comes as no surprise when it is considered that it was Lord
Camden who ordered Governor King to grant Macarthur the 2000
After being sent to England to face charges relating to a
duel with his commanding officer Macarthur was allowed to
choose some merinos from the royal stud at Kew in order to
convert the colony into a major wool-producing domain to
supplant the dominance of the Spanish in that market..
The achievement of this goal probably owes more to
Macarthur, his wife, nephew and two sons than to any other
individuals and their contribution was realised at Camden
Estate. Hence it is a property of great historic
significance. Macarthur died in 1834. His wife continued to
run what had become the most advanced wool-producing sheep
station and the most highly developed mixed farm in the
The Macarthurs were also the first to introduce
mechanical irrigation, the first to grow tobacco plants and
the first to produce Australian wine in quantity and
During his exile from Australia (1809-1817) Macarthur
toured the vineyards of France where he accumulated vines
and expertise. He established a commercial vineyard in 1820.
In 1829 Camden Estate yielded 90 000 litres. Macarthur made
Australia's first brandy at Camden Park in 1832. The family
sent thousands of vines to the Barossa Valley which helped
to start the wine industry in South Australia. Camden Park
won a gold medal at the Paris Exhibition of 1861.
Governor Macquarie began issuing the land around the
Cowpastures in large grants from 1810. John Oxley received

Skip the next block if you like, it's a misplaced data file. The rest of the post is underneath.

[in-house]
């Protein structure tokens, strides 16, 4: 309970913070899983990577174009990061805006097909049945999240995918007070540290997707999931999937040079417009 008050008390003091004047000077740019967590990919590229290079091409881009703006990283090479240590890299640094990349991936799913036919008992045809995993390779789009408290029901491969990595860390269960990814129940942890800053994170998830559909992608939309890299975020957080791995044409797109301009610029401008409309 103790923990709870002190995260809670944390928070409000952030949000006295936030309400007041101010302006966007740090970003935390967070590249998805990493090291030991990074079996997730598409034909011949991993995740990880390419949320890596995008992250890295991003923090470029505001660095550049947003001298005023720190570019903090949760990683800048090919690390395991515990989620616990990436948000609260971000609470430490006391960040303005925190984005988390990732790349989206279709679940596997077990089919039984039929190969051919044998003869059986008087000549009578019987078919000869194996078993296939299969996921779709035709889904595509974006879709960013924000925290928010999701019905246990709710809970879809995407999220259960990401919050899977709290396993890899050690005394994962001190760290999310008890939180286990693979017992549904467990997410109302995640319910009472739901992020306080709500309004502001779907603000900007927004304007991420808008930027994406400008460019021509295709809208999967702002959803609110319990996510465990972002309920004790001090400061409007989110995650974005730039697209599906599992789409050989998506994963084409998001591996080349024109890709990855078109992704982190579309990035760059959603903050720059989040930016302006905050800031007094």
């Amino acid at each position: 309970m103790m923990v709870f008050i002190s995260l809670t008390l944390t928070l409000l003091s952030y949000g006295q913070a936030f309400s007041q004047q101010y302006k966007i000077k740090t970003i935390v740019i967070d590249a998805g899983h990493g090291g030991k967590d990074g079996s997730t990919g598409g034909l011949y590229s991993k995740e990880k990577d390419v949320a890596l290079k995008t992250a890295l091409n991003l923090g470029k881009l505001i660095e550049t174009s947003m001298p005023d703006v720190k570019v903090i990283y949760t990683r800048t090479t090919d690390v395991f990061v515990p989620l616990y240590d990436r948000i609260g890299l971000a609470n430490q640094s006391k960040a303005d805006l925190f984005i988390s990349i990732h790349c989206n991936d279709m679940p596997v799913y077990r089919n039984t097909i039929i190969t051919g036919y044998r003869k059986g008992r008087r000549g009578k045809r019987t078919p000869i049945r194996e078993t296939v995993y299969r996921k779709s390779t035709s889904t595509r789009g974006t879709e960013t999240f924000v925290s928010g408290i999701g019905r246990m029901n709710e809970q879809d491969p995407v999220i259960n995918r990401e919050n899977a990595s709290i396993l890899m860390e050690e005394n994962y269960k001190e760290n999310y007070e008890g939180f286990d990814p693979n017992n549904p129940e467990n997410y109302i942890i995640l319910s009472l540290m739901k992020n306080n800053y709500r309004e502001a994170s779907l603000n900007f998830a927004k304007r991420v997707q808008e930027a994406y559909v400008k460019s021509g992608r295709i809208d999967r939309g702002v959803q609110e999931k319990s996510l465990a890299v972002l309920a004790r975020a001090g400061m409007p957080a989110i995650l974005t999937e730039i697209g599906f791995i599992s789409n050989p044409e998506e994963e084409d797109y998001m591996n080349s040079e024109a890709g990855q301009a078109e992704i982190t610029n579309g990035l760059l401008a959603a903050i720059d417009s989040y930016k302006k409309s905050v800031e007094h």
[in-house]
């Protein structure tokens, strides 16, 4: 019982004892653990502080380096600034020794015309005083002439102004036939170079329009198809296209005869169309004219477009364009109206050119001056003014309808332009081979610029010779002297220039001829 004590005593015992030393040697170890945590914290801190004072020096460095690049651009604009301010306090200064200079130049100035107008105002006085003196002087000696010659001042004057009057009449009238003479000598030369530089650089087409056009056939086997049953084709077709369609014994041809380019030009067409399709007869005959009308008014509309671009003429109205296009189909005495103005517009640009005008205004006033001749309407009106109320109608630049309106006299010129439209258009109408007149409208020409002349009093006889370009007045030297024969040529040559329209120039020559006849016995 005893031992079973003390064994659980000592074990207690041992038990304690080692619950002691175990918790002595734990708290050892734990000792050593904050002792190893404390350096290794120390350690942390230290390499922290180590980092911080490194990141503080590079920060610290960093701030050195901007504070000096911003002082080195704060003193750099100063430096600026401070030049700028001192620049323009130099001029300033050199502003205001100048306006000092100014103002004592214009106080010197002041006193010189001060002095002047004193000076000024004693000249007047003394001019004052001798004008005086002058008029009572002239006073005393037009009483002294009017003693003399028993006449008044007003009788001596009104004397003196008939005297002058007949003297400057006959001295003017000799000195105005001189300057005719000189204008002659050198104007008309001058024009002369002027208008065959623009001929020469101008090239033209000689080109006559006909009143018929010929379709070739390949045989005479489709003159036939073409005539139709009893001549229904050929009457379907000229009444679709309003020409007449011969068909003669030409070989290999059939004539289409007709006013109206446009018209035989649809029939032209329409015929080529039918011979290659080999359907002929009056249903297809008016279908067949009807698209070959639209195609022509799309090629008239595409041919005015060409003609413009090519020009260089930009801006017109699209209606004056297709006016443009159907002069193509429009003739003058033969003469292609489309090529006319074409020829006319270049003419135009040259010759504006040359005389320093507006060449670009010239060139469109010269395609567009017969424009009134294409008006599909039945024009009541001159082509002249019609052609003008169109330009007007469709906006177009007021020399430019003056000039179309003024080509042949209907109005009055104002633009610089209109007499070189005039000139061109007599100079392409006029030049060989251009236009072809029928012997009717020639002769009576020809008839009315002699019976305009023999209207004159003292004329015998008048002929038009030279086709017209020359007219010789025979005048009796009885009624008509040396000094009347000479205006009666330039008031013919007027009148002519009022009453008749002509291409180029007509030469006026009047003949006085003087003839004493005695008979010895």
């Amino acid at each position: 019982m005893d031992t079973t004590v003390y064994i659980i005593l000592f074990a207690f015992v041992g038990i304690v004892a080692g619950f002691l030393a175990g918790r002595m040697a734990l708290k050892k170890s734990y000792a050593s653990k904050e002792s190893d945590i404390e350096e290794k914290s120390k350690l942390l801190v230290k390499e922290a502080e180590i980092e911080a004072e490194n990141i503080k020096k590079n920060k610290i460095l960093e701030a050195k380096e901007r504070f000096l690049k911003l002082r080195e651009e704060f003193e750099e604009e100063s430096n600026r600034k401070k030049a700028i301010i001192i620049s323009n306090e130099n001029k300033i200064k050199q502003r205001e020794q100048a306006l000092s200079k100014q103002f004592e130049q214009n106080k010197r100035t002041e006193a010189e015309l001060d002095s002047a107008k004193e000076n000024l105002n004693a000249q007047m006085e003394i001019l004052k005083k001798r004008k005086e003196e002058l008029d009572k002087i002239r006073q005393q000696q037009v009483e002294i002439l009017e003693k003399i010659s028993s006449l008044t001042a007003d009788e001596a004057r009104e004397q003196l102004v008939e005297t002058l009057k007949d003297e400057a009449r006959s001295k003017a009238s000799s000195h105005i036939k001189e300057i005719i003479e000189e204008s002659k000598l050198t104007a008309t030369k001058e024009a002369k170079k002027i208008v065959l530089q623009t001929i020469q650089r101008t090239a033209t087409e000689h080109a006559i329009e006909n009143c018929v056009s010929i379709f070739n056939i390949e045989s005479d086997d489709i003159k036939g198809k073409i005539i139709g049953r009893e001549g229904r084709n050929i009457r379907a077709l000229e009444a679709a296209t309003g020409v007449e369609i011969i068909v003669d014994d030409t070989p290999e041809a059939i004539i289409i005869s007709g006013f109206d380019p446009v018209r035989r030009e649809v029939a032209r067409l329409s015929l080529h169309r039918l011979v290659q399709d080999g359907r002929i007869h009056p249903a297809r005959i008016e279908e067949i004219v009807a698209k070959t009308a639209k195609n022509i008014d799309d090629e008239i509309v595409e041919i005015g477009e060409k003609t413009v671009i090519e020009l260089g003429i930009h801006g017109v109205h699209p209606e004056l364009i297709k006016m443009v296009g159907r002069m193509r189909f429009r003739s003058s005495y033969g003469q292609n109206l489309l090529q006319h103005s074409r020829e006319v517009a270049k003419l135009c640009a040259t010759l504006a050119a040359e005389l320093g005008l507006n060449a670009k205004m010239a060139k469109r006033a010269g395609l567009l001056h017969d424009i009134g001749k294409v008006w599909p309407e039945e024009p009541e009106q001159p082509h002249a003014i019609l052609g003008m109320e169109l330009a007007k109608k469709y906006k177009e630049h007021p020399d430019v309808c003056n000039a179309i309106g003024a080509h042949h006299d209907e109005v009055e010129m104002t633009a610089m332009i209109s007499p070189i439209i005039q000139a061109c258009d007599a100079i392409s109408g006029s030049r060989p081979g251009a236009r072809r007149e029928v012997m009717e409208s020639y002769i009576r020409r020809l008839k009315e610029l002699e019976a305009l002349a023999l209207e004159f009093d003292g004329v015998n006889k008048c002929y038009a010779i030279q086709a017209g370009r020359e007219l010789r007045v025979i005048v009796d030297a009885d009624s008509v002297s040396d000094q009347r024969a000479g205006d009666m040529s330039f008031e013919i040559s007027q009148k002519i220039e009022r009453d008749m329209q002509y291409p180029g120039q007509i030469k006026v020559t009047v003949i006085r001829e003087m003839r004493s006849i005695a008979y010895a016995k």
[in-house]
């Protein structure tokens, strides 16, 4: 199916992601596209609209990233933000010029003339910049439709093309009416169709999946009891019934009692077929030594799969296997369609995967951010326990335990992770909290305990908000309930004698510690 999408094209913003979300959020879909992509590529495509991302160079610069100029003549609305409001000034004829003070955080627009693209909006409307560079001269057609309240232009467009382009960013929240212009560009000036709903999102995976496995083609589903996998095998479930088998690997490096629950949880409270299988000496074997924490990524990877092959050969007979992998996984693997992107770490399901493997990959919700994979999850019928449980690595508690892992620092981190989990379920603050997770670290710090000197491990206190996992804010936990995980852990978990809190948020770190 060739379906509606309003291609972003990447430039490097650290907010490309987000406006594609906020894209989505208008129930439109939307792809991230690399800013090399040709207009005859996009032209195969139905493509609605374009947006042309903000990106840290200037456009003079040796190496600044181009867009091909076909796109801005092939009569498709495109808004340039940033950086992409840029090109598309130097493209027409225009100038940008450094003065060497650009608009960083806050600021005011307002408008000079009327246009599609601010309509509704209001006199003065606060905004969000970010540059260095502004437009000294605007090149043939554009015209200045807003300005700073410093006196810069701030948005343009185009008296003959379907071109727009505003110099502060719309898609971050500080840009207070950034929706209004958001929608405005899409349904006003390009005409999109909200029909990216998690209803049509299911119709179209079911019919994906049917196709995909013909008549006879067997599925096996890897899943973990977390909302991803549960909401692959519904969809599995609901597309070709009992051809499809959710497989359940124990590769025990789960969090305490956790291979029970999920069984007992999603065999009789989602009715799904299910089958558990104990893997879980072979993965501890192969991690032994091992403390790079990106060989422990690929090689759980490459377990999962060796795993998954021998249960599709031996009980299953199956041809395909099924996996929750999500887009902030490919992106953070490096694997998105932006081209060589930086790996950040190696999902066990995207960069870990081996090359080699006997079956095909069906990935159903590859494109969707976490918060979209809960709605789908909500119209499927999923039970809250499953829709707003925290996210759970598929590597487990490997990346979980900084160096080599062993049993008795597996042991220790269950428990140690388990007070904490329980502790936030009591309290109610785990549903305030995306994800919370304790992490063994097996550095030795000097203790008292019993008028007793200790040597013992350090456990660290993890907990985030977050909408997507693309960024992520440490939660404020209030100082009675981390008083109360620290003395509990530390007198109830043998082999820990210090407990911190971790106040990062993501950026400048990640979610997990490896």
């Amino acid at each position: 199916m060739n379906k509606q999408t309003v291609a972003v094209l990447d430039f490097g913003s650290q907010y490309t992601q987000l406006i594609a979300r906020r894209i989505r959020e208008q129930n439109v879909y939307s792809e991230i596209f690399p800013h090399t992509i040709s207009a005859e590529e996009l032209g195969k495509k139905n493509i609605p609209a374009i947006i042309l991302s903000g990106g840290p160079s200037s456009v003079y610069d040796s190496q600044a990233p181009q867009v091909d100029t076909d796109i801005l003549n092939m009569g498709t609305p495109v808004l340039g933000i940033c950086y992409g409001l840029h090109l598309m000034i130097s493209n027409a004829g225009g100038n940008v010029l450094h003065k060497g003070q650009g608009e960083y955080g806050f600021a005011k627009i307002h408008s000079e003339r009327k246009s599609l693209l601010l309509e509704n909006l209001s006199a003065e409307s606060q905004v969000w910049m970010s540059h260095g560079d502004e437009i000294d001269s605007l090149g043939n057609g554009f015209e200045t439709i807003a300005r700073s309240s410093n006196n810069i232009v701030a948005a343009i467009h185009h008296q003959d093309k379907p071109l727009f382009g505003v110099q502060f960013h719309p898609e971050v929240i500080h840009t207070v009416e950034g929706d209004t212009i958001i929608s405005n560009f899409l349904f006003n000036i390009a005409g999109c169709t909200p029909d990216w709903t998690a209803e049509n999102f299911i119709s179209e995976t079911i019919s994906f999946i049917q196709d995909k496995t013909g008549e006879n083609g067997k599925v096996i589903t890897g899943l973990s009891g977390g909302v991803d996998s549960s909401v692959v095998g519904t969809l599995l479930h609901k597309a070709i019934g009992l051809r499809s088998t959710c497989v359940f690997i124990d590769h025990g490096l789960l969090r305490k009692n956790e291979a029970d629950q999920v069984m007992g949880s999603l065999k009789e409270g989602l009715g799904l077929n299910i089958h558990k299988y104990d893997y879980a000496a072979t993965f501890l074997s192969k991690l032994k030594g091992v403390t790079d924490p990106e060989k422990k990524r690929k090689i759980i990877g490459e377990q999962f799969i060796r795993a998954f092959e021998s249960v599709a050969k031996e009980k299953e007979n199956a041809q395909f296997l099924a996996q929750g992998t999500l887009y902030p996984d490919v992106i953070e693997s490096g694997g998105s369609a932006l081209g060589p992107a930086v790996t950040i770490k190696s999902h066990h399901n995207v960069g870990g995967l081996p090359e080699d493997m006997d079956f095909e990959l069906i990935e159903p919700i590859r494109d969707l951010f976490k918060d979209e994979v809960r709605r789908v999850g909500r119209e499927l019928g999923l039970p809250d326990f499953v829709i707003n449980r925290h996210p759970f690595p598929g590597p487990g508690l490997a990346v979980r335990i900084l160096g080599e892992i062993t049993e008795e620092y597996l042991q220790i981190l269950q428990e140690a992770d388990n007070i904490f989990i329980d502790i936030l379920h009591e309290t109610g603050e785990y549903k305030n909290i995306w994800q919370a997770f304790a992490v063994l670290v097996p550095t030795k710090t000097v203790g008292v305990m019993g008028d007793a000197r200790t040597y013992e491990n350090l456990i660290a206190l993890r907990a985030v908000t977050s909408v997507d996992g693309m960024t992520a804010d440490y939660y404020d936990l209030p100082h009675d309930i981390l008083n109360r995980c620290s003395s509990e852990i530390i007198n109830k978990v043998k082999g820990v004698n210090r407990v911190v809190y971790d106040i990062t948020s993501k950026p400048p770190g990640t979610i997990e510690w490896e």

two off these properties, naming them Kirkham and Elderslie.
These large estates became semi-autonomous villages.
The Cowpastures land was made available to settlers from
1820. In 1830 the swelling ranks of local residents wrote to
the governor suggesting a townsite near the Cowpastures
bridge, which had been designed by a convict named
Wainwright and erected as a toll bridge in 1826 (the current
span is the fourth) . The surveyor-general picked a site on
the western side of the bridge and the first 100 blocks were
sold in 1840. The first hotel, the Camden Inn, was built by
1842. The court and other public functions were transferred
from the earlier settlement at Cawdor in 1841 signalling the
decline of that centre relative to Camden.
The town's first public school opened in 1851 (the
Macarthurs had earlier established a private school on their
estate and the first church school opened in 1838). The
town's population increased only marginally from 342 in 1851
to 505 in 1881. The railway arrived in 1882 and a municipal
council was established in 1889.
Camden was envisaged as a satellite city of Sydney in the
Three Cities Structure Plan of the 1970s, providing housing,